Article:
Deploy Kong CloudTrail Lake infrastructure

With the channel ARN created, and the audit logging enabled on Kong Enterprise, you are ready to deploy the additional AWS components to complete the integration.

Set up the Terraform tfvars

Here is a brief overview of the parameters required and optional for the Terraform tfvars file. A more detailed description can be found in the Kong CloudTrail Integration GitHub Documentation.

existing_vpc        = "vpc-uzcrqlyml0mdejmduvy"
existing_subnet_ids = ["subnet-zmuavkc6xnatd7cd1bm", "subnet-7n4ae9ua3uhjw5dhgzx", "subnet-kan0csgez5lwh5ancl0"]
security_group      = "kong-ct-sg"
lambda_env = {
  KONG_ADMIN_API   = "https://ec2-5-531-26-7.compute-1.amazonaws.com:8444"
  KONG_SUPERADMIN  = true
  KONG_ADMIN_TOKEN = "test"
  KONG_ROOT_CA = "-----BEGIN CERTIFICATE-----content-----END CERTIFICATE-----"
  REDIS_DB         = 0
  CHANNEL_ARN      = "arn:aws:cloudtrail:us-east-1:123456789651:channel/07441ab6-c4a1-4c8a-943d-a2f0c50c8a76"
}
channel_arn = "arn:aws:cloudtrail:us-east-1:123456789651:channel/07441ab6-c4a1-4c8a-943d-a2f0c50c8a76"
image         = "kong/cloudtrails-integration:1.0.0"
resource_name = "kong-ct-integration"
    - existing_vpc and existing_subnet_ids : required to deploy Elasticache and the Lambda function. - security_group : a security group will be created. It allows for the Lambda function to reach out to Kong, Redis, and CloudTrail Lake. - lambda_env: configurable environment variables on the Lambda Function. Many are optional. For more information review the documentation in GitHub for more details. - image: the kong/cloudtrails-integration image is publicly available in DockerHub. - resource_name: name that will be provisioned to all resources.
With the tfvars file ready, the terraform execution plan can be created and apply:

Deployment

Step 1 - Export AWS variables: ```bash export AWS_ACCESS_KEY_ID= export AWS_SECRET_ACCESS_KEY= ```

Step 2 - Navigate to terraform/ in this repo and spin up the additional infrastructure:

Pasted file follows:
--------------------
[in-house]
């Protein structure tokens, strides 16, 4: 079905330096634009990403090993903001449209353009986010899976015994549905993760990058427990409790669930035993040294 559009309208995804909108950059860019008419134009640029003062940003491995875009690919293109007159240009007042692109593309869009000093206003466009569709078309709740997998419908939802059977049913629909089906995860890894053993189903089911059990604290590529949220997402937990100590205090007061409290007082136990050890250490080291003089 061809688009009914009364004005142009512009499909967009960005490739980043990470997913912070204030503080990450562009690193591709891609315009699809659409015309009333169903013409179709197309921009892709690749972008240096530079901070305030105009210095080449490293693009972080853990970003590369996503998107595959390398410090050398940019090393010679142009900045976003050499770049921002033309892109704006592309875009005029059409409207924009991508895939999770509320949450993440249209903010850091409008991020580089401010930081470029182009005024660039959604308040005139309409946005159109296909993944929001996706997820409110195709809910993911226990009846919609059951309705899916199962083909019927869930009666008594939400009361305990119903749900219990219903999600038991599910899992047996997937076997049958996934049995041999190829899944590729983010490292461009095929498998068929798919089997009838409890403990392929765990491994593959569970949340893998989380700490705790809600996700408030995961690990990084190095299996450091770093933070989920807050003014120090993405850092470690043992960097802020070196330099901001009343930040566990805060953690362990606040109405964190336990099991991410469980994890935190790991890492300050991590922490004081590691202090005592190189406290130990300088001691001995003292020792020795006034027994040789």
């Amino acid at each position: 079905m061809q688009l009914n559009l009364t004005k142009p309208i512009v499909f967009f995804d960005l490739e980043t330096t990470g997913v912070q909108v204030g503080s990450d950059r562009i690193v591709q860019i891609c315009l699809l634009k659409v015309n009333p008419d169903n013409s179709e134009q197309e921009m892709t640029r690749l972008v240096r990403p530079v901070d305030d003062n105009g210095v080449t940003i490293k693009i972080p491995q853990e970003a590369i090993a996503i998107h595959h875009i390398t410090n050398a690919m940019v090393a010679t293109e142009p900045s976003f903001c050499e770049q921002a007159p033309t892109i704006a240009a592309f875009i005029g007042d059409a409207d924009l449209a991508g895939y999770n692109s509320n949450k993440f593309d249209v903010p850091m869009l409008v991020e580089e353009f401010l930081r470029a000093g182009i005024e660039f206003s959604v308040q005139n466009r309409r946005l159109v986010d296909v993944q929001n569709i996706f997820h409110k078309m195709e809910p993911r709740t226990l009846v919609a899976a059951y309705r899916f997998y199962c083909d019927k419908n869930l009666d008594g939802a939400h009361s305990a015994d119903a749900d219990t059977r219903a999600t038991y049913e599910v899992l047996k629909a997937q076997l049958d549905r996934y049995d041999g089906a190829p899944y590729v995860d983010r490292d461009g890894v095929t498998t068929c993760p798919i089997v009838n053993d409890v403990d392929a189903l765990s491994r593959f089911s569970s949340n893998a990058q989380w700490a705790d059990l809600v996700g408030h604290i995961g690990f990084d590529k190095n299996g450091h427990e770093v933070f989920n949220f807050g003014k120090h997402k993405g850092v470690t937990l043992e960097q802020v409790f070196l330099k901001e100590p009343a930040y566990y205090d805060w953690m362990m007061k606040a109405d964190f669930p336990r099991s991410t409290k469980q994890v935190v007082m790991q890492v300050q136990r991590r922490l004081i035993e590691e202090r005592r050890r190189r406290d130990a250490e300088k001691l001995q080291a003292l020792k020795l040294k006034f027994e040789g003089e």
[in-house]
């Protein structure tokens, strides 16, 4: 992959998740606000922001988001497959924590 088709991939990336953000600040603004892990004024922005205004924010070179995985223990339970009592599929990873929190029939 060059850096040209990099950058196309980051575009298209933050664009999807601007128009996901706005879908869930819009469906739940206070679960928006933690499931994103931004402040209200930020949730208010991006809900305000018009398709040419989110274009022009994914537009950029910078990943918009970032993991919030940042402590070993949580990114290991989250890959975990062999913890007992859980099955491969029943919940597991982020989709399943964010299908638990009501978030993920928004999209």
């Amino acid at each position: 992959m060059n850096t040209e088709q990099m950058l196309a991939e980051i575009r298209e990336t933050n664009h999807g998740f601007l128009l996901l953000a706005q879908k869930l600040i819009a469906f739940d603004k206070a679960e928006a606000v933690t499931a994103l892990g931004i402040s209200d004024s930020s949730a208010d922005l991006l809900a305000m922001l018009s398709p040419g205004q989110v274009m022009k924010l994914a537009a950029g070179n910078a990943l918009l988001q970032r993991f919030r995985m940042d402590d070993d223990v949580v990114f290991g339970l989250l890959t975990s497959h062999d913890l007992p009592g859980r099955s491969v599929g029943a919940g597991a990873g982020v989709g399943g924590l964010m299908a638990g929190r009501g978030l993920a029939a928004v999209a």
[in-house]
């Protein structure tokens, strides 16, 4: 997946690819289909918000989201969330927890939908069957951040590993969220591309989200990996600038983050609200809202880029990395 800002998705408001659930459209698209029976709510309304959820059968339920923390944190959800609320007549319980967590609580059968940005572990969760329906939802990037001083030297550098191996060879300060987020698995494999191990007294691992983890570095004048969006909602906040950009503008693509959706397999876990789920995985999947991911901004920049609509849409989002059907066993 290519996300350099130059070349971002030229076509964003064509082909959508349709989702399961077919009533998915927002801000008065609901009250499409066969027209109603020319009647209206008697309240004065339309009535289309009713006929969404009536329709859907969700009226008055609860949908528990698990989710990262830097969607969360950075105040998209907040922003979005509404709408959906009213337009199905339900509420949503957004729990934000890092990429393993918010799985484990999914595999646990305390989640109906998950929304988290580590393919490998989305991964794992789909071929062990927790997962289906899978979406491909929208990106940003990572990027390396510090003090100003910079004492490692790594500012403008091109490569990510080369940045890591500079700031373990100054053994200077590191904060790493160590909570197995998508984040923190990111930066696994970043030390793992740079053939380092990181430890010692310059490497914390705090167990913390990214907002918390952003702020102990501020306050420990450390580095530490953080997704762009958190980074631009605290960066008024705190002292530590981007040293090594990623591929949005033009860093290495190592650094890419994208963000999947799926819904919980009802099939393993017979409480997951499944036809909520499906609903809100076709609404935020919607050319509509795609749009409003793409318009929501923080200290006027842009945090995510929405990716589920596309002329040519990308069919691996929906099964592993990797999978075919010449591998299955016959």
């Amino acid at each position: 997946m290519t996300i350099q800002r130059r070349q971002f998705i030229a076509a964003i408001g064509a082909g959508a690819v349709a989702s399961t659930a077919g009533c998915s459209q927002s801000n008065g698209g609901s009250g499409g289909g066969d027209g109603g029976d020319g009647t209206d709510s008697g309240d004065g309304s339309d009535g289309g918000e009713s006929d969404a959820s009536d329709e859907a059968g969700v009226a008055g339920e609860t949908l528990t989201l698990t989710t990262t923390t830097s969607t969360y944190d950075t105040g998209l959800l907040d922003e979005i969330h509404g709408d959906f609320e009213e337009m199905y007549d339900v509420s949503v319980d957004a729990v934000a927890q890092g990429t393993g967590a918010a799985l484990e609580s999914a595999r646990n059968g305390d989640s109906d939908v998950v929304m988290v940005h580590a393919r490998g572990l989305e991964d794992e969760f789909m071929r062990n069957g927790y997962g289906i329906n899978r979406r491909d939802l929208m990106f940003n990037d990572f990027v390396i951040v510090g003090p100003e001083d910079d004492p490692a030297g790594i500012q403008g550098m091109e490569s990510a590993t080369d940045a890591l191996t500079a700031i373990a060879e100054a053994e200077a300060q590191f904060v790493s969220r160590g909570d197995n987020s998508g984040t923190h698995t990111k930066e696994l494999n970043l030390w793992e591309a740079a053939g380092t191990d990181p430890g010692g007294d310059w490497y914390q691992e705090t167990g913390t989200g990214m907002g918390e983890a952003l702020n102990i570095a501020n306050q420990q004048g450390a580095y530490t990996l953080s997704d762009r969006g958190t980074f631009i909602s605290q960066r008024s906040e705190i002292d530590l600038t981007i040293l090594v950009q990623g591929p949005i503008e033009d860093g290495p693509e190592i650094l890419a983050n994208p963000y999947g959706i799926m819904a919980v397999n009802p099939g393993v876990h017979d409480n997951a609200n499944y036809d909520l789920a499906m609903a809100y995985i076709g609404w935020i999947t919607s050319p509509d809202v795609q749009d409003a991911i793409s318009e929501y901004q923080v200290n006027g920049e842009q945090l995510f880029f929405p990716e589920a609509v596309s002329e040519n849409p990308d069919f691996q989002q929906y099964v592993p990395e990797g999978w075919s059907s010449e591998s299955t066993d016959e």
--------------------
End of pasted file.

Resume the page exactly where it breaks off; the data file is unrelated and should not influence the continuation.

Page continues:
Verify the integration was successful

Below is a quick review on how to validate the infrastructure successfully installed and view the Kong audit logs in CloudTrail Lake.

AWS Infrastructure 

  • AWS Lambda - navigate to the AWS Lambda console and validate that a “kong-ct-integration” lambda function exists and review the environment variables.
  • AWS CloudWatch - navigate to the AWS CloudWatch (or AWS EventBridge) console, navigate to the Rules, and validate that a “kong-ct-integration” rule exists, this is to schedule the lambda function.
  • AWS ElasticCache - navigate to the AWS ElastiCache console, navigate to Redis Clusters, and validate that a “kong-ct-integration” cluster exists.

AWS CloudTrail Lake logs

With the infrastructure validated, the lambda function will be triggered hourly by CloudWatch. Once the lambda function has been triggered, logs should be present in the CloudTrail event store. In order to view the logs, in the AWS console navigate to CloudTrail → Lake and in the Editor Tab you can query the logs in the event data store.

What data are we submitting to CloudTrail Lake ? 

Let's review the mapping of an audit log entry to eventData in the data store.

The Kong request API audit log entries provide the following information:

In the event store, the eventData Field is populated with the data retrieved from Kong. Below is a sample of the Kong audit log transformed into the event data object. What is important to know is that not a single piece of information from the original audit log entry is lost. It is all mapped to the eventData object.

Conclusion

With the Kong CloudTrail Lake Integration, the objective is to simplify compliance efforts by hosting the Kong Gateway Audit logs in AWS, alongside the rest of your AWS Infrastructure and event activity. You can learn more about this integration at the github repo: Kong CloudTrail Integration and AWS CloudTrail

References